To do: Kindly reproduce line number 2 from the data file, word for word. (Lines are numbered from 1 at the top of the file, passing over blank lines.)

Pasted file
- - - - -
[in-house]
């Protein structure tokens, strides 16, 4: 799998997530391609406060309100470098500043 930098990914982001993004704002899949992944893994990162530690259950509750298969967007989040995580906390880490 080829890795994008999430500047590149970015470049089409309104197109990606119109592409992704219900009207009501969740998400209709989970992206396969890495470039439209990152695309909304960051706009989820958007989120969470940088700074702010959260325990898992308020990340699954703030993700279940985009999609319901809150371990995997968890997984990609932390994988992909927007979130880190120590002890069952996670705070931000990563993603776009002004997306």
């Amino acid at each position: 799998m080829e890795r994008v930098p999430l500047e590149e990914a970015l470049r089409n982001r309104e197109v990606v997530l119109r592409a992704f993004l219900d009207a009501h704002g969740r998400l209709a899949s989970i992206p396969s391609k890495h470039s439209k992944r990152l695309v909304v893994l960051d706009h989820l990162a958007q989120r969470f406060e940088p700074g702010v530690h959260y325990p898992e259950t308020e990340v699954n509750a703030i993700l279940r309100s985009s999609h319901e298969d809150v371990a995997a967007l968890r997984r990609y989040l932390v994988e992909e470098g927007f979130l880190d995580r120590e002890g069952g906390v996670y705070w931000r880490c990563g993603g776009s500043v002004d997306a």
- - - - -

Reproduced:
């Protein structure tokens, strides 16, 4: 799998997530391609406060309100470098500043 930098990914982001993004704002899949992944893994990162530690259950509750298969967007989040995580906390880490 080829890795994008999430500047590149970015470049089409309104197109990606119109592409992704219900009207009501969740998400209709989970992206396969890495470039439209990152695309909304960051706009989820958007989120969470940088700074702010959260325990898992308020990340699954703030993700279940985009999609319901809150371990995997968890997984990609932390994988992909927007979130880190120590002890069952996670705070931000990563993603776009002004997306």